Israeli lawmaker Moshe Feiglin visited the Temple Mount on Sunday morning.

“My visit to the Temple Mount was ‘accompanied’ by tens of Arabs shouting threats and curses,” he said in a Facebook post after visiting the site. “They feel that they have nothing to fear. Despite the attempted murder [of Glick], Arabs were allowed to pray on the Temple Mount, while Jews were barred until today.”

Feiglin has been assigned a bodyguard due to death threats.

Peres at Rabin memorial: Ruling over others against Jewish values

JERUSALEM (JTA)—Israel cannot protect its Jewish and democratic character without peace, former President Shimon Peres said at a memorial for Yitzhak Rabin.

“Peace has become a derogatory term. There are those who say that those who believe in peace are naive, not patriots, delusional,” Peres said Sunday night to thousands of people gathered in Rabin Square in Tel Aviv for the event. “But I say to all those in a clear voice, those who give up on peace are the ones who are delusional.”

Rabin was assassinated 19 years ago by Yigal Amir, who remains in jail. Wednesday marks the anniversary on the Hebrew calendar of the assassination.

“Ruling over another people is against our values as Jews. To pursue peace is a mitzvah. It’s also very practical, very Jewish,” Peres said.

The Israeli Peace Initiative and November 4th groups were among the organizers of the memorial, which featured a more political overtone.

A second memorial, sponsored by a coalition of groups from the left and right, including youth movements, is set for Saturday in Rabin Square. President Reuven Rivlin will serve as keynote speaker at the rally, which will remember Rabin’s life and legacy, the Dror Israeli Movement announced Sunday.

Rock throwers in Israel can now be sentenced to 20 years

JERUSALEM (JTA)—An amendment to Israel’s penal code will allow for sentences of up to 20 years for throwing stones or other objects at vehicles.

Israel’s Cabinet passed the amendment at its weekly meeting on Sunday.

“Israel is taking vigorous action against terrorists and those who throw stones, firebombs and fireworks,” Israeli Prime Minister Benjamin Netanyahu said at the start of the meeting.

“All of this is in order to restore quiet and security throughout Jerusalem. I have ordered that massive reinforcements be brought in and that additional means be used in order to ensure law and order in Israel’s capital.”

In recent months, rocks thrown by Palestinians have damaged the Jerusalem light rail. The rock throwers also have targeted buses and private cars.

Rock throwing now carries an average penalty of two years in jail.

The legislation does not cover the West Bank, where offenders are tried in military court.

Eight Palestinians reported injured in Jerusalem-area clashes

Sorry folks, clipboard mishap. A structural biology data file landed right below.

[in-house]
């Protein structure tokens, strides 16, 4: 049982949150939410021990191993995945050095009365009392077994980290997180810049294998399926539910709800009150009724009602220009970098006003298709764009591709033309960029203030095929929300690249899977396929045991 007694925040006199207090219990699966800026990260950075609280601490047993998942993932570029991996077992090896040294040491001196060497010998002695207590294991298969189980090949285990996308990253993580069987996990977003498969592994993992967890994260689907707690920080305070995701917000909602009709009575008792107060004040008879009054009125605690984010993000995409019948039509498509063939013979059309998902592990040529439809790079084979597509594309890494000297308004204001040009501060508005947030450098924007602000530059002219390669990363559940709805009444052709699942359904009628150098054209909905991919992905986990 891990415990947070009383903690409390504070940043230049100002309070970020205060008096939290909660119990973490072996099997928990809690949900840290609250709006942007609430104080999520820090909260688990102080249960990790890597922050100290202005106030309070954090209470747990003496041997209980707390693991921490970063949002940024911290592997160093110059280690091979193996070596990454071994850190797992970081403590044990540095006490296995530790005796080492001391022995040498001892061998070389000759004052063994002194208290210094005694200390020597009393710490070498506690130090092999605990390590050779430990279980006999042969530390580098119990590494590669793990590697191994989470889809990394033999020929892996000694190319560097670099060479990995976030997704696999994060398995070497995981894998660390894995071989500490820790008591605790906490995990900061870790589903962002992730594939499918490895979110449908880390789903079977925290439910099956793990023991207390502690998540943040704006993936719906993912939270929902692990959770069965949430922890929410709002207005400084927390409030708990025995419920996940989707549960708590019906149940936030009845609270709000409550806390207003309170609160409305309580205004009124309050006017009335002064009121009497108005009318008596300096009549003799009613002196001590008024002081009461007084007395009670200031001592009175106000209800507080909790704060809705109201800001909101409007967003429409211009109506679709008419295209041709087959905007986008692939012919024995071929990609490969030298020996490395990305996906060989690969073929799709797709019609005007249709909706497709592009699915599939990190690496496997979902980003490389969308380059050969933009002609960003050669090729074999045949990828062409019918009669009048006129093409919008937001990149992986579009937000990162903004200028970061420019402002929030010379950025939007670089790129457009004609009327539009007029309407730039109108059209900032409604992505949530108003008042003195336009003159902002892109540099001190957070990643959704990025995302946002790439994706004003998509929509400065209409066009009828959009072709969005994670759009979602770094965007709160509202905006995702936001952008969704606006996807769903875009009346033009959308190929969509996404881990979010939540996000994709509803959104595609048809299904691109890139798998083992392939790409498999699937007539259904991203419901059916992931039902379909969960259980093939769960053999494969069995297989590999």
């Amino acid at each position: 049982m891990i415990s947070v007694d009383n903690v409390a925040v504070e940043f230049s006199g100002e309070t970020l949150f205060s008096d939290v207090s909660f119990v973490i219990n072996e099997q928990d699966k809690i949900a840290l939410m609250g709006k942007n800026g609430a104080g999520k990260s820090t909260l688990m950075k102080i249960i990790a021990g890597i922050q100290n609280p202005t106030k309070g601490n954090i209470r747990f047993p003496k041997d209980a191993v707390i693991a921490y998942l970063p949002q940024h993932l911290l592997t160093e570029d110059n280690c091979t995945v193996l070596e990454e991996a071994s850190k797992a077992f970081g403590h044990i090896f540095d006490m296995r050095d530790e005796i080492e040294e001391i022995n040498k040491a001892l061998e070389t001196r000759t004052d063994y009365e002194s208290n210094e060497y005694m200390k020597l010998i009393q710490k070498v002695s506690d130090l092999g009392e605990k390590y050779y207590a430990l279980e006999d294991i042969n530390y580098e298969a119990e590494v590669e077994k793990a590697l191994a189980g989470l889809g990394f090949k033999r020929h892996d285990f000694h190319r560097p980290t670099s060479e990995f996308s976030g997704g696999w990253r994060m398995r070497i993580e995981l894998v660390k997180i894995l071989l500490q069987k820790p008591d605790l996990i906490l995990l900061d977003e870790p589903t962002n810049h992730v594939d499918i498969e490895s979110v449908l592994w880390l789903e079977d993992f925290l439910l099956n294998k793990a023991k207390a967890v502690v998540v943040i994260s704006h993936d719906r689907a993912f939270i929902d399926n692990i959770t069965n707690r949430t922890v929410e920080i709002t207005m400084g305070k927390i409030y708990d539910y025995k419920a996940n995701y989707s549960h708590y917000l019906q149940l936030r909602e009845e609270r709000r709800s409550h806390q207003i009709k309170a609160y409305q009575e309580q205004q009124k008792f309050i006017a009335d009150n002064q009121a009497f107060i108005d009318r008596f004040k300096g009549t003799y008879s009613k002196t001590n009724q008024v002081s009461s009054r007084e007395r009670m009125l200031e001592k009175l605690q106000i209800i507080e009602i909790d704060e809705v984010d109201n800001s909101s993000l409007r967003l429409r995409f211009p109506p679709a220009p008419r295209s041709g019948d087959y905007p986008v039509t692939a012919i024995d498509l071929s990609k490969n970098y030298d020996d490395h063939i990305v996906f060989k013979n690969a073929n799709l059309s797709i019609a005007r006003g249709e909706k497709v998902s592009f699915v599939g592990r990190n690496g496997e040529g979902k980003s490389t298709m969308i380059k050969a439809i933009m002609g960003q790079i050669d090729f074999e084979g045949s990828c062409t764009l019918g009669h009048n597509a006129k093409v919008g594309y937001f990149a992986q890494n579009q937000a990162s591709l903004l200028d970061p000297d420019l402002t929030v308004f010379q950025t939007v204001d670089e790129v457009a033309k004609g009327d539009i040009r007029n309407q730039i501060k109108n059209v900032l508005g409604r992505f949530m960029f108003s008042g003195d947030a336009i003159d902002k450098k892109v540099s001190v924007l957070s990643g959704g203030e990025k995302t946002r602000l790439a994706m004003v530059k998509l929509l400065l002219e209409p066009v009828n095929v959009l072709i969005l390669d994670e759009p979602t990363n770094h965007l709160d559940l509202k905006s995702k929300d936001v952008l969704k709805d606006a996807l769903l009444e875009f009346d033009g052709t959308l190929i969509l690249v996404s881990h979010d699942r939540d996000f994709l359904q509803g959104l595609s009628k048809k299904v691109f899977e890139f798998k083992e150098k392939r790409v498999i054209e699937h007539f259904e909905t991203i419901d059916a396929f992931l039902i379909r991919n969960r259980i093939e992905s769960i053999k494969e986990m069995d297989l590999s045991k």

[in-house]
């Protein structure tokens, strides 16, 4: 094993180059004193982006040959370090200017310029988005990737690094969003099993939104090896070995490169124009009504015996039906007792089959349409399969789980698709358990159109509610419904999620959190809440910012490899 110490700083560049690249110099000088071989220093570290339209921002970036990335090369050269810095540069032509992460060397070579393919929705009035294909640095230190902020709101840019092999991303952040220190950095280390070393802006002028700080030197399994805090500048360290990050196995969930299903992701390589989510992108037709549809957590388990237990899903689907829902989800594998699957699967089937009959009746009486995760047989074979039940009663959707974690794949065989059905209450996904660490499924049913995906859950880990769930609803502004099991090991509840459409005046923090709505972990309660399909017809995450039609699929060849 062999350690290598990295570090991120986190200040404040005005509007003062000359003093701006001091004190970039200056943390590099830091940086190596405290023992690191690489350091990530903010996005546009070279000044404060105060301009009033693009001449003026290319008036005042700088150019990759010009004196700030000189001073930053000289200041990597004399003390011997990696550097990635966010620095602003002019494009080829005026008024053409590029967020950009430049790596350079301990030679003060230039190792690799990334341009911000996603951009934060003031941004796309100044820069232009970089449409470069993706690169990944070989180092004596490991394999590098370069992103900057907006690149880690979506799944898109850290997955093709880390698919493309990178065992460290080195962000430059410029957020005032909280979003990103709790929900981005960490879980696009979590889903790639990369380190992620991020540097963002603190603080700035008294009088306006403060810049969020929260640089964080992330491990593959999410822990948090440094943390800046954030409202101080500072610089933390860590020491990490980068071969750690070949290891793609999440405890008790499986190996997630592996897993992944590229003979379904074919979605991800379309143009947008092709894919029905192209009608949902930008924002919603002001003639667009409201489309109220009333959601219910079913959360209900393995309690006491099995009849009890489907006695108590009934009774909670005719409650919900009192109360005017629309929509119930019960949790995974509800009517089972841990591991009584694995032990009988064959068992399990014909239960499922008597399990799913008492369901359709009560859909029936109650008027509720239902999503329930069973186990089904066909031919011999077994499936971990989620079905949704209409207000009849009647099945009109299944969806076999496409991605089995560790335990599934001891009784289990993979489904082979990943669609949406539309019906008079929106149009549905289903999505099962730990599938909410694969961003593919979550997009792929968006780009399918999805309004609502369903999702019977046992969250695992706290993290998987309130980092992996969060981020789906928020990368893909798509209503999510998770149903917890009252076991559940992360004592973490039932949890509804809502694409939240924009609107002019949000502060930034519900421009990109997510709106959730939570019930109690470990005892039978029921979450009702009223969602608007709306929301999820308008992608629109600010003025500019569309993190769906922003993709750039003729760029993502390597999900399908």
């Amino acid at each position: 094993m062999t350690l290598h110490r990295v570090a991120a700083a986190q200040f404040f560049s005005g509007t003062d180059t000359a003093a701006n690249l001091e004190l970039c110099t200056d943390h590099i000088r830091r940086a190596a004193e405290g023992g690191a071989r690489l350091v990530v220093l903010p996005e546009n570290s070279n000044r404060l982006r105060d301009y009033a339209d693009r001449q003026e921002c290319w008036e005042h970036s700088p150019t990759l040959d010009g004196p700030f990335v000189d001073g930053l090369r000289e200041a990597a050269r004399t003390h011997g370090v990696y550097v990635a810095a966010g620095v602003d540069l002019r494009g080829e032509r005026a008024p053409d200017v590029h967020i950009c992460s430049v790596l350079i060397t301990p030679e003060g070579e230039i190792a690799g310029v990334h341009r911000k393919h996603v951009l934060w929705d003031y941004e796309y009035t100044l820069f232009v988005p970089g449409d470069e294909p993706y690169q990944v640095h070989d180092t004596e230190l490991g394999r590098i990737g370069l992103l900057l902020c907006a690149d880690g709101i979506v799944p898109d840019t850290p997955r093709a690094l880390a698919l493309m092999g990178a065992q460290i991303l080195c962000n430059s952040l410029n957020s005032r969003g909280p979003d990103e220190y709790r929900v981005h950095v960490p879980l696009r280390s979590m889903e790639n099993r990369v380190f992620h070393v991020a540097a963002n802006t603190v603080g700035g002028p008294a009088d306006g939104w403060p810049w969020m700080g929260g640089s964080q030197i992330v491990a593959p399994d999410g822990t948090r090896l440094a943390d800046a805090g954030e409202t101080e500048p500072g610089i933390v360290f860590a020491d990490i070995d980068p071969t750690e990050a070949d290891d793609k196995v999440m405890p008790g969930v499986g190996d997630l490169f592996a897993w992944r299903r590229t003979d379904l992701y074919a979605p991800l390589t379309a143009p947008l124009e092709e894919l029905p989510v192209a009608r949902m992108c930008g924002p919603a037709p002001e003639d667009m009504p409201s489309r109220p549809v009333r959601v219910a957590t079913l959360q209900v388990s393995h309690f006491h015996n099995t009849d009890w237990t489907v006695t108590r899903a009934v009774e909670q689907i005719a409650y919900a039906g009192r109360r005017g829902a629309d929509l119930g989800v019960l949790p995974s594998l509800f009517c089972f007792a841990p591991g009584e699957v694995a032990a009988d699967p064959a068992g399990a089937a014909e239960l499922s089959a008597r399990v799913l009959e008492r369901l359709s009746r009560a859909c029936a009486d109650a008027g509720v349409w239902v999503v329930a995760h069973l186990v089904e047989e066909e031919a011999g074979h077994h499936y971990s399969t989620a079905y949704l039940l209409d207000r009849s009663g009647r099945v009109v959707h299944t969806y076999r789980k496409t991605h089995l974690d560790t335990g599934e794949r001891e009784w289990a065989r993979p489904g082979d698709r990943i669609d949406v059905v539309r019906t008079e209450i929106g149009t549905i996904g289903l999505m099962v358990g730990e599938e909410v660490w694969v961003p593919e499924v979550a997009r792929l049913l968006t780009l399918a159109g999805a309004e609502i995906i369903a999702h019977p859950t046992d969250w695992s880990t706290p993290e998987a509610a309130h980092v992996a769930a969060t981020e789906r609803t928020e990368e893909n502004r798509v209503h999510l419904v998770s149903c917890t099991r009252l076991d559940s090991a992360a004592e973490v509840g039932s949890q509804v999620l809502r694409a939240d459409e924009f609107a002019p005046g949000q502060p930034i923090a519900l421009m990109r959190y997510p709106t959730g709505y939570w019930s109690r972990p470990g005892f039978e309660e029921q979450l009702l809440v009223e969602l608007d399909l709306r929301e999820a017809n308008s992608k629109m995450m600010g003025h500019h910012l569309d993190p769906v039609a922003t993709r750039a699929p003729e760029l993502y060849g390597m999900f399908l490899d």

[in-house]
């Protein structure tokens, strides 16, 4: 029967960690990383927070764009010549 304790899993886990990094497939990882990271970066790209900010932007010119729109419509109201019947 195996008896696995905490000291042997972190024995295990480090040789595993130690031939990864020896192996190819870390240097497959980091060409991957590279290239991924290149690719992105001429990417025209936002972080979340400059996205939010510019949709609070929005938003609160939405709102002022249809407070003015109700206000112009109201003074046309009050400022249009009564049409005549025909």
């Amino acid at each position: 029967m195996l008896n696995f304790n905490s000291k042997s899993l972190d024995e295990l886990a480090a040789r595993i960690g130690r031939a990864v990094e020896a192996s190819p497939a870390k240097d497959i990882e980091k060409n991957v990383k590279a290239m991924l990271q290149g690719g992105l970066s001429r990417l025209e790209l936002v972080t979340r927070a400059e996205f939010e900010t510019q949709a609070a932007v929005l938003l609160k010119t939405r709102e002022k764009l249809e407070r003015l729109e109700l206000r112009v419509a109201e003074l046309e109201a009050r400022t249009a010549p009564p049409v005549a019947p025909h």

(JTA)—At least eight Palestinians were reportedly wounded in clashes with Israeli police that occurred shortly after U.S. Secretary of State John Kerry urged all parties to practice restraint in Jerusalem.

The clashes included the firing of flare guns by Palestinian men at police guarding the Temple Mount compound in Jerusalem last Friday, the news site news.walla.co.il reported. Police responded by firing crown dispersal means at the Palestinians, who fled the scene.

In another incident, eight Palestinians were injured during clashes following prayers last Friday near the Qalandia checkpoint north of Jerusalem, the Palestinian Maan news agency reported. One of the wounded sustained serious injuries, according to The Jerusalem Post.

The violence unfolded one day after Israel briefly closed the Temple Mount compound for access. It was the first blanket closure in a decade, according to Army Radio.

On Oct. 30, Kerry released a statement in which he wrote that he was “extremely concerned by escalating tensions across Jerusalem and particularly surrounding the Haram al-Sharif/Temple Mount,” adding, “It is absolutely critical that all sides exercise restraint, refrain from provocative actions and rhetoric, and preserve the historic status quo on the Haram al-Sharif/Temple Mount—in word and in practice.”

That day, a 70-year-old Jewish woman was lightly wounded and several cars were damaged in rioting by Palestinians who targeted Israeli vehicles with stones, Israel Radio reported.

Israel more than doubled the presence of police in Jerusalem’s Old City ahead of the weekend, deploying a total of 3,000 officers, Israel Radio reported. The special deployment followed the shooting of a right-wing activist, Yehuda Glick, on Oct. 29. He is seriously wounded but appears to be recovering, doctors said the day after the shooting.

Israel’s internal security minister, Yitzhak Aharonovitch, told reporters last Friday that the shooter was Muataz Hijazi, an operative for the Islamic Jihad terror group, though his family members deny it, Army Radio reported.

Kerry calls Netanyahu, apologizes for anonymous ‘chickenshit’ remark

JERUSALEM (JTA)—U.S. Secretary of State John Kerry in a phone call to Benjamin Netanyahu apologized for a U.S. official’s anonymous attack describing the Israeli prime minister as “chickenshit.”

The conversation took place on Friday, State Department spokeswoman Jen Psaki told reporters the following day. Kerry on Thursday had called the slur “disgraceful, unacceptable, damaging,” saying, “That does not reflect the president, it does not reflect me.”